The Classic of Changes: A New Translation of the I Ching as Interpreted by Wang Bi

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Columbia University Press, 2004 - Body, Mind & Spirit - 602 pages
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Used in China as a book of divination and source of wisdom for more than three thousand years, the I Ching has been taken up by millions of English-language speakers in the nineteenth century. The first translation ever to appear in English that includes one of the major Chinese philosophical commentaries, the Columbia I Ching presents the classic book of changes for the world today.

Richard Lynn's introduction to this new translation explains the organization of The Classic of Changes through the history of its various parts, and describes how the text was and still is used as a manual of divination with both the stalk and coin methods. For the fortune-telling novice, he provides a chart of trigrams and hexagrams; an index of terms, names, and concepts; and a glossary and bibliography.

Lynn presents for the first time in English the fascinating commentary on the I Ching written by Wang Bi (226-249), who was the main interpreter of the work for some seven hundred years. Wang Bi interpreted the I Ching as a book of moral and political wisdom, arguing that the text should not be read literally, but rather as an expression of abstract ideas. Lynn places Wang Bi's commentary in historical context.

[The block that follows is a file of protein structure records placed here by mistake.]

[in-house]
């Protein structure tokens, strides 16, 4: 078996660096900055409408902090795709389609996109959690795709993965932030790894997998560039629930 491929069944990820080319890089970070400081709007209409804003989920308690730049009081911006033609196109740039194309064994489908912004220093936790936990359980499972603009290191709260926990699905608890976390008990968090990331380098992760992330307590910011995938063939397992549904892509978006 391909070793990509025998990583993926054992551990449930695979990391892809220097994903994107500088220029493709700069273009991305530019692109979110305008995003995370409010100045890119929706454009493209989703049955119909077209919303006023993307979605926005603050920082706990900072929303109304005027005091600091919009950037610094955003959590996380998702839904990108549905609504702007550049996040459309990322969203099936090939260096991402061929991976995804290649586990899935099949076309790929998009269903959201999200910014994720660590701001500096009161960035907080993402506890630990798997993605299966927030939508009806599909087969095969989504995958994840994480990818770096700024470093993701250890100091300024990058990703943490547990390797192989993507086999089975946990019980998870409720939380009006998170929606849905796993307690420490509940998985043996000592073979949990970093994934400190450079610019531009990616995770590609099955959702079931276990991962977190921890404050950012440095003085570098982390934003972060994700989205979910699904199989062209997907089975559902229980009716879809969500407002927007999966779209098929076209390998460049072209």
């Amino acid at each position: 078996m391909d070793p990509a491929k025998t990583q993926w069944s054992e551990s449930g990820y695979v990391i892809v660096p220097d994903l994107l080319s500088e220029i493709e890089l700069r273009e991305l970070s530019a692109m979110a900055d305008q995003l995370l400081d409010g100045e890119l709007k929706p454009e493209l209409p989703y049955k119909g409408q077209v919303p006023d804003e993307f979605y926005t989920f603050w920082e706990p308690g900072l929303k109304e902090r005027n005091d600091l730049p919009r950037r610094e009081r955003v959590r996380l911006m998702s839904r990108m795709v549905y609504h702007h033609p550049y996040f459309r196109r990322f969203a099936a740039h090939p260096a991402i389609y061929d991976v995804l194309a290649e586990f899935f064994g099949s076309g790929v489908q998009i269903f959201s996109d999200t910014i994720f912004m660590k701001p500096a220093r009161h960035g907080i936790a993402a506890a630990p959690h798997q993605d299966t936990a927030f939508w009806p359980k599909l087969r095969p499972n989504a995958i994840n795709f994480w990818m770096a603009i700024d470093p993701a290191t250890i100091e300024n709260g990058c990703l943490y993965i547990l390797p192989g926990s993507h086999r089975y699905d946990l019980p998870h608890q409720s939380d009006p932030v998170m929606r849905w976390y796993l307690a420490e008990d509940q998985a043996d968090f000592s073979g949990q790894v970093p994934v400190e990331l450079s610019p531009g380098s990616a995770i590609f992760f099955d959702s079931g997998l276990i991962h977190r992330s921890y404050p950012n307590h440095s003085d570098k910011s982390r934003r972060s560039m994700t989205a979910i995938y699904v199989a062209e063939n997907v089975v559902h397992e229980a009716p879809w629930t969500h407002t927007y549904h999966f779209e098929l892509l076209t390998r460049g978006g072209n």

For beginners and devotees alike, Columbia's I Ching is the clearest and most authoritative translation of this ancient classic.

-- Kidder Smith, Bowdoin College

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The classic of changes: a new translation of the I Ching as interpreted by Wang Bi

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The I Ching or Book of Changes is a Chinese manual for divination (also called a book of wisdom), compiled in the ninth century B.C.E. A person consulting the I Ching is said to be able to see into ... Read full review

About the author (2004)

Richard John Lynn has a Ph.D. in Chinese from Stanford University. Acclaimed as one of the outstanding translators of our time, he has taught at the University of California, Berkeley; Auckland University; and the University of British Columbia. He is currently professor of Chinese thought and literature at the University of Toronto. Lynn has also served as a Humanities Administrator in the Division of Research at the NEH, in charge of the Translators Grants Program.

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